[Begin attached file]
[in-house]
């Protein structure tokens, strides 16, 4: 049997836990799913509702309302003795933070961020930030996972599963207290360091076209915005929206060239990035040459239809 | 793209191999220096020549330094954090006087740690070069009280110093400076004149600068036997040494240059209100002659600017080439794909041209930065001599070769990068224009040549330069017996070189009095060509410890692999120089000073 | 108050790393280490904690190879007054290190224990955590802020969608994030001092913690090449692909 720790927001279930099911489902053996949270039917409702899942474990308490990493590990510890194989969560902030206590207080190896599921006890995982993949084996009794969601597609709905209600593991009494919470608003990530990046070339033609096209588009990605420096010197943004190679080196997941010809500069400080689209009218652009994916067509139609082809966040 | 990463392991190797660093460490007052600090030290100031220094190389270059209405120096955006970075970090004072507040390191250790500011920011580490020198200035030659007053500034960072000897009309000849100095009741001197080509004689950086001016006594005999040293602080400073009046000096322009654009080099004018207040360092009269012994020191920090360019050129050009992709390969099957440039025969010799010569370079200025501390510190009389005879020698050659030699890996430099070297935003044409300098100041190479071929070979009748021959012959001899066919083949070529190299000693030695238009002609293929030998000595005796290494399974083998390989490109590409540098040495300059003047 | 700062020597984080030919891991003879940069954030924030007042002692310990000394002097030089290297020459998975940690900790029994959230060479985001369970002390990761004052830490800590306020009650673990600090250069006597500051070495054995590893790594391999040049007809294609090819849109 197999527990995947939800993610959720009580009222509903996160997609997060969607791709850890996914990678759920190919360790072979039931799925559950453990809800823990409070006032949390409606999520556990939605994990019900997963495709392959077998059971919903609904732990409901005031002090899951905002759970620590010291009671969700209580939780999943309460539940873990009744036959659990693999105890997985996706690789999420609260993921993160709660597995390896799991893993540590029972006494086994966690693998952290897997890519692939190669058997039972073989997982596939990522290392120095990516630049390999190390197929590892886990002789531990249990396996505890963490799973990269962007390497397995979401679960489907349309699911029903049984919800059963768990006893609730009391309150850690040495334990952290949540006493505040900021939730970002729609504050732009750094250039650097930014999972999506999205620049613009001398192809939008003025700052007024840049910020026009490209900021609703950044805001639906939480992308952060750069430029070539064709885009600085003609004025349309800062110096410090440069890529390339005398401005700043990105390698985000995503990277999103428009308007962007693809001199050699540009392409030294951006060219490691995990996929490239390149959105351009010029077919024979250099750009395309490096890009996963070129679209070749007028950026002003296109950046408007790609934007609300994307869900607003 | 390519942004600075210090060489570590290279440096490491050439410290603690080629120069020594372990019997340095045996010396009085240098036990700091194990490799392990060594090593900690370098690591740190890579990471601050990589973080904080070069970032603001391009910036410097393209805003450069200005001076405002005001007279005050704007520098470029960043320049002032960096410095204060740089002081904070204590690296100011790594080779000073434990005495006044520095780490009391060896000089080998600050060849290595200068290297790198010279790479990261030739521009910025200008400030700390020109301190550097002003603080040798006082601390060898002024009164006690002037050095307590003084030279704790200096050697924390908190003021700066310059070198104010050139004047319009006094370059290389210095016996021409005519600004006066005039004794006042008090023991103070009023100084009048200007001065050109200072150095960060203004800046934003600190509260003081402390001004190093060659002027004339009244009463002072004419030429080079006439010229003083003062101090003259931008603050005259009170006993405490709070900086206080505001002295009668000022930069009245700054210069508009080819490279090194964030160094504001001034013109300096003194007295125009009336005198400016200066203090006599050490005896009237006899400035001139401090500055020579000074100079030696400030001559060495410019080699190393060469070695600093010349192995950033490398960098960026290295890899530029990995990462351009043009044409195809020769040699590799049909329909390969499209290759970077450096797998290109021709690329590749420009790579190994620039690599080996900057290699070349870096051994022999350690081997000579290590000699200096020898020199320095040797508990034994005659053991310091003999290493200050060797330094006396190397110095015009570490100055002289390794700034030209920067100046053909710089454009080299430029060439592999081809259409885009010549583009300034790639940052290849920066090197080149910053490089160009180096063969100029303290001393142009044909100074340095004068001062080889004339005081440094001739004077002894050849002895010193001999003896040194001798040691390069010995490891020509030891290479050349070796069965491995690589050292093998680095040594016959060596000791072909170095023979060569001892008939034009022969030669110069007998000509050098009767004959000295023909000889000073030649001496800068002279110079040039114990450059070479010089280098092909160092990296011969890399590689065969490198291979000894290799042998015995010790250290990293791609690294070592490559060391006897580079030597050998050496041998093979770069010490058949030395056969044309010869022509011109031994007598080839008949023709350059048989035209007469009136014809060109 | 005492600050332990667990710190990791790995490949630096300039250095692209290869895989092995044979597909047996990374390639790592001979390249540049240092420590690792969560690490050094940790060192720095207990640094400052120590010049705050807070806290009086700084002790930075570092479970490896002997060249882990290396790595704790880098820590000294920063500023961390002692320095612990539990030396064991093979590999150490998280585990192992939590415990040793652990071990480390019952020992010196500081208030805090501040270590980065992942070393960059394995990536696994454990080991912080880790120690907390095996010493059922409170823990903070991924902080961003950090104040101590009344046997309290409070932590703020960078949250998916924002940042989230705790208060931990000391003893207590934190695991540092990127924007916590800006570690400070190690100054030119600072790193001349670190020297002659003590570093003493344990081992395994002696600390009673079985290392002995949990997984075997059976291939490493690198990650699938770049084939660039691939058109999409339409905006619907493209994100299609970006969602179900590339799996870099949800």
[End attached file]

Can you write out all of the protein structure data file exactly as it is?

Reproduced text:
[in-house]
């Protein structure tokens, strides 16, 4: 049997836990799913509702309302003795933070961020930030996972599963207290360091076209915005929206060239990035040459239809 | 793209191999220096020549330094954090006087740690070069009280110093400076004149600068036997040494240059209100002659600017080439794909041209930065001599070769990068224009040549330069017996070189009095060509410890692999120089000073 | 108050790393280490904690190879007054290190224990955590802020969608994030001092913690090449692909 720790927001279930099911489902053996949270039917409702899942474990308490990493590990510890194989969560902030206590207080190896599921006890995982993949084996009794969601597609709905209600593991009494919470608003990530990046070339033609096209588009990605420096010197943004190679080196997941010809500069400080689209009218652009994916067509139609082809966040 | 990463392991190797660093460490007052600090030290100031220094190389270059209405120096955006970075970090004072507040390191250790500011920011580490020198200035030659007053500034960072000897009309000849100095009741001197080509004689950086001016006594005999040293602080400073009046000096322009654009080099004018207040360092009269012994020191920090360019050129050009992709390969099957440039025969010799010569370079200025501390510190009389005879020698050659030699890996430099070297935003044409300098100041190479071929070979009748021959012959001899066919083949070529190299000693030695238009002609293929030998000595005796290494399974083998390989490109590409540098040495300059003047 | 700062020597984080030919891991003879940069954030924030007042002692310990000394002097030089290297020459998975940690900790029994959230060479985001369970002390990761004052830490800590306020009650673990600090250069006597500051070495054995590893790594391999040049007809294609090819849109 197999527990995947939800993610959720009580009222509903996160997609997060969607791709850890996914990678759920190919360790072979039931799925559950453990809800823990409070006032949390409606999520556990939605994990019900997963495709392959077998059971919903609904732990409901005031002090899951905002759970620590010291009671969700209580939780999943309460539940873990009744036959659990693999105890997985996706690789999420609260993921993160709660597995390896799991893993540590029972006494086994966690693998952290897997890519692939190669058997039972073989997982596939990522290392120095990516630049390999190390197929590892886990002789531990249990396996505890963490799973990269962007390497397995979401679960489907349309699911029903049984919800059963768990006893609730009391309150850690040495334990952290949540006493505040900021939730970002729609504050732009750094250039650097930014999972999506999205620049613009001398192809939008003025700052007024840049910020026009490209900021609703950044805001639906939480992308952060750069430029070539064709885009600085003609004025349309800062110096410090440069890529390339005398401005700043990105390698985000995503990277999103428009308007962007693809001199050699540009392409030294951006060219490691995990996929490239390149959105351009010029077919024979250099750009395309490096890009996963070129679209070749007028950026002003296109950046408007790609934007609300994307869900607003 | 390519942004600075210090060489570590290279440096490491050439410290603690080629120069020594372990019997340095045996010396009085240098036990700091194990490799392990060594090593900690370098690591740190890579990471601050990589973080904080070069970032603001391009910036410097393209805003450069200005001076405002005001007279005050704007520098470029960043320049002032960096410095204060740089002081904070204590690296100011790594080779000073434990005495006044520095780490009391060896000089080998600050060849290595200068290297790198010279790479990261030739521009910025200008400030700390020109301190550097002003603080040798006082601390060898002024009164006690002037050095307590003084030279704790200096050697924390908190003021700066310059070198104010050139004047319009006094370059290389210095016996021409005519600004006066005039004794006042008090023991103070009023100084009048200007001065050109200072150095960060203004800046934003600190509260003081402390001004190093060659002027004339009244009463002072004419030429080079006439010229003083003062101090003259931008603050005259009170006993405490709070900086206080505001002295009668000022930069009245700054210069508009080819490279090194964030160094504001001034013109300096003194007295125009009336005198400016200066203090006599050490005896009237006899400035001139401090500055020579000074100079030696400030001559060495410019080699190393060469070695600093010349192995950033490398960098960026290295890899530029990995990462351009043009044409195809020769040699590799049909329909390969499209290759970077450096797998290109021709690329590749420009790579190994620039690599080996900057290699070349870096051994022999350690081997000579290590000699200096020898020199320095040797508990034994005659053991310091003999290493200050060797330094006396190397110095015009570490100055002289390794700034030209920067100046053909710089454009080299430029060439592999081809259409885009010549583009300034790639940052290849920066090197080149910053490089160009180096063969100029303290001393142009044909100074340095004068001062080889004339005081440094001739004077002894050849002895010193001999003896040194001798040691390069010995490891020509030891290479050349070796069965491995690589050292093998680095040594016959060596000791072909170095023979060569001892008939034009022969030669110069007998000509050098009767004959000295023909000889000073030649001496800068002279110079040039114990450059070479010089280098092909160092990296011969890399590689065969490198291979000894290799042998015995010790250290990293791609690294070592490559060391006897580079030597050998050496041998093979770069010490058949030395056969044309010869022509011109031994007598080839008949023709350059048989035209007469009136014809060109 | 005492600050332990667990710190990791790995490949630096300039250095692209290869895989092995044979597909047996990374390639790592001979390249540049240092420590690792969560690490050094940790060192720095207990640094400052120590010049705050807070806290009086700084002790930075570092479970490896002997060249882990290396790595704790880098820590000294920063500023961390002692320095612990539990030396064991093979590999150490998280585990192992939590415990040793652990071990480390019952020992010196500081208030805090501040270590980065992942070393960059394995990536696994454990080991912080880790120690907390095996010493059922409170823990903070991924902080961003950090104040101590009344046997309290409070932590703020960078949250998916924002940042989230705790208060931990000391003893207590934190695991540092990127924007916590800006570690400070190690100054030119600072790193001349670190020297002659003590570093003493344990081992395994002696600390009673079985290392002995949990997984075997059976291939490493690198990650699938770049084939660039691939058109999409339409905006619907493209994100299609970006969602179900590339799996870099949800």